The price of crude oil, already suffering from the first signs of a slowdown in the global economy caused by the coronavirus pandemic, received a powerful new blow on 6 March after OPEC+ members failed to negotiate a new extension to production cuts, even as Saudi Arabia announced plans to flood the world with cheap oil.
A month later, with oil prices at $13 cheaper per barrel, world petrochemical producers are still flailing to find a way to bring prices to previous levels or at least to a levels that can sustain the industry. A new 9 April conference, to be held online between the OPEC+ members, and 'guests' from countries who had previously not participated in the collective production cuts, offers no guarantees that a new deal will be reached.
While the reasons that prevent the oil-producing countries from reaching an agreement remain unclear, media and energy experts suggest a number of possibilities as to why a new deal has not been struck and may not be struck in the near future.
Bloomberg suggested, citing anonymous sources, that both Moscow and Riyadh, key players for the OPEC core, could not agree on production cuts that suit both countries. The OPEC+ deal originally collapsed after Moscow dismissed the idea of reducing global oil output by an additional 1.5 million barrels per day through the second quarter of 2020.
'Zero Reason' to Make New Deal?
While economic losses for oil producers are obvious right now, with prices only recently returning to levels of self-sustainable production, the two major players on the market, Russia and Saudi Arabia, may still be uninterested in signing a new OPEC+ deal, Foreign Policy expert Keith Johnson suggested. The expert noted that, despite the collapse of the oil market, US shale producers continue to boost output, giving both Moscow and Riyadh 'zero reason' to cut their own production.
Johnson went as far as to suggest that the collapse of the deal was "deliberate strategy" by the two countries to win back shares of the market taken by US shale oil companies, despite the fact that Moscow repeatedly indicated its readiness to make a new OPEC+ deal in the past month.
A deal is still within reach, however, according to reports. Matthew Reed, vice president at Foreign Reports energy consultancy suggested that Washington might raise Riyadh's interest in a new deal if the former vouches to take part.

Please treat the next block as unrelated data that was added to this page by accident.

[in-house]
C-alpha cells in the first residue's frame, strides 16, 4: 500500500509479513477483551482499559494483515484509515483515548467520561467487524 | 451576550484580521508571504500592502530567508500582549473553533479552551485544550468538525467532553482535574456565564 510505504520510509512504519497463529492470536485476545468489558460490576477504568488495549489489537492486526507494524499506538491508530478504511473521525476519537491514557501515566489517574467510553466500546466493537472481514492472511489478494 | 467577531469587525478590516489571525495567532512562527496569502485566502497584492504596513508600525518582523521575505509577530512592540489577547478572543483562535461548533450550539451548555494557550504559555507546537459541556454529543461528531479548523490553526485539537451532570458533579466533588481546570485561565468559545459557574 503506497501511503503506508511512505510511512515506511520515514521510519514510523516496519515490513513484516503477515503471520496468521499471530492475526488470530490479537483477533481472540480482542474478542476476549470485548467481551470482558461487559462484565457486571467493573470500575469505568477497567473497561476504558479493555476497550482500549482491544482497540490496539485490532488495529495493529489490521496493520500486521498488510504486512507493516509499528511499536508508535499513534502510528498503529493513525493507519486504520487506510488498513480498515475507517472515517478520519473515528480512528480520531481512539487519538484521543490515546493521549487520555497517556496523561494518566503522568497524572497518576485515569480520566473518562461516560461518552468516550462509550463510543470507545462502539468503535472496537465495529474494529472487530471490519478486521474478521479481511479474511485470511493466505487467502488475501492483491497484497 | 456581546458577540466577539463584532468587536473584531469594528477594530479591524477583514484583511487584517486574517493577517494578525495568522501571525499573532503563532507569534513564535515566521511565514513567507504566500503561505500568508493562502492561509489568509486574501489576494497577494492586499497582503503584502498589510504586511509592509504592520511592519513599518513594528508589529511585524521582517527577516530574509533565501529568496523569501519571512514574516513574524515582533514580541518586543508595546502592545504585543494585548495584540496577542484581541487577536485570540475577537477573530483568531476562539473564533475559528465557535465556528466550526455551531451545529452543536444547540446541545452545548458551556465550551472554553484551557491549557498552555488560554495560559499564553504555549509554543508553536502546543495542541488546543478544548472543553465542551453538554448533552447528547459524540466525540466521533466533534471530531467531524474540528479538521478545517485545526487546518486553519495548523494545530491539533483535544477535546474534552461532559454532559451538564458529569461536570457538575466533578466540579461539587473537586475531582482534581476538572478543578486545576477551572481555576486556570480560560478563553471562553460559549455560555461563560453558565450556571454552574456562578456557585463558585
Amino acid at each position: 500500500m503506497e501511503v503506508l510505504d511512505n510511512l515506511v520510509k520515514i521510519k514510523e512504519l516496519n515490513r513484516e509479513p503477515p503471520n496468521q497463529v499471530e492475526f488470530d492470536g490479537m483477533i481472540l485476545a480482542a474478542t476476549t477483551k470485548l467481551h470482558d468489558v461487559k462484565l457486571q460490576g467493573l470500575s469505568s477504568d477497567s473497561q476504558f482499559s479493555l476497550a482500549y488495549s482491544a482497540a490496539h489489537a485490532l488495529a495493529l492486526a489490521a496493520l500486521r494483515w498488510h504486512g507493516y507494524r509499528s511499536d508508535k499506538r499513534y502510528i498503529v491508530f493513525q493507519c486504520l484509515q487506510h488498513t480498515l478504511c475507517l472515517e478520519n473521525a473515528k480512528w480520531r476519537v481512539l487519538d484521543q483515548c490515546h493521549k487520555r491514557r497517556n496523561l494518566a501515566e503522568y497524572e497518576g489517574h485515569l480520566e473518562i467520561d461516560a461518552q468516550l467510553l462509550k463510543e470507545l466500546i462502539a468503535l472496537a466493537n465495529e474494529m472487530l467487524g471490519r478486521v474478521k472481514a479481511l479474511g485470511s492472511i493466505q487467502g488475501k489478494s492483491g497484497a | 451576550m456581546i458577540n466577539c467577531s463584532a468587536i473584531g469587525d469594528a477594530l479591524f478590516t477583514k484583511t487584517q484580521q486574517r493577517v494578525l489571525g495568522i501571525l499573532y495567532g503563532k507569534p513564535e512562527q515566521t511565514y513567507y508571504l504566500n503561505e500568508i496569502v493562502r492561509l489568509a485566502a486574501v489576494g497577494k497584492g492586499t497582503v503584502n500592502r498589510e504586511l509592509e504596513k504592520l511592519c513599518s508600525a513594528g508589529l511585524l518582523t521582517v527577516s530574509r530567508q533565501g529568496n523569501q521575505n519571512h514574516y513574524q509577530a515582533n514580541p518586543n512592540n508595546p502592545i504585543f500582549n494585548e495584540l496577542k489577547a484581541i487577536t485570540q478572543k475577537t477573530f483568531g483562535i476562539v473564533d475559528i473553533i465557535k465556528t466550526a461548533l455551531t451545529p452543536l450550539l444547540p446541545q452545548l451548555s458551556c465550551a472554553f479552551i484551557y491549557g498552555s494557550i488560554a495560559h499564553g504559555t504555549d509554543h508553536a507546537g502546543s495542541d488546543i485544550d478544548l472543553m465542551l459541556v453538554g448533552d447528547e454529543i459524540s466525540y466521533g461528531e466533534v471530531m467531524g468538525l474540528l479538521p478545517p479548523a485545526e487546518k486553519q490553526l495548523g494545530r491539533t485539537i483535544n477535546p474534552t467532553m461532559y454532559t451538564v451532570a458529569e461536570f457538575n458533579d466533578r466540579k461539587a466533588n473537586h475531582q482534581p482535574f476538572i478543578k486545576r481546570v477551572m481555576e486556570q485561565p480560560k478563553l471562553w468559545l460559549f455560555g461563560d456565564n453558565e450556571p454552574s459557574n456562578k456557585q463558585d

"I'll believe the White House is getting serious when they start engaging American companies and state regulators on the question of domestic cuts. That would get Saudi Arabia’s attention, I think", he said.
Economist Warwick Knowles, from analytics company Dun & Bradstreet, told Market Watch that the US is responsible for a major part of the world's crude production, making it unlikely that other countries will agree to limit crude output without Washington on board.
"Saudi Arabia, Russia and other countries may question why they should cut back their production [...] From their perspective, the US shale sector could benefit not only in terms of increased output, but also stronger prices", he said.
Another possible reason for the countries' reluctance to agree on new production cuts amid the rapidly declining demand caused by the pandemic is not political or economic, but technical. Certain oil companies, especially those drilling on off-shore platforms, will face major costs if they freeze operations.
These costs are so high that even selling oil at a price not covering operational losses is still more profitable than closing the drill site for good. Some firms went as far as to pay buyers to take their crude as otherwise these companies will face bills for storage.
Even if the countries agree to cut production it will be difficult to determine what nation should cut how much for the agreement to be "fair" as US President Donald Trump recently called it. Victor Kurilov, an economic analyst for the Russian Institute of Economics and Finance, indicated that both US and Saudi shale oil companies can reduce their output in a less harmful way than others and suggested that such a "fair agreement" would include bigger cuts for these countries, rather than those who would suffer more from freezing their assets.
Russia, with oil sites that may not be easily closed and reopened, indicated in March its unwillingness to further reduce crude production, but in the light of the lasting crisis, Russian President Vladimir Putin suggested that the country might agree on a certain level of output reduction, if other states join in.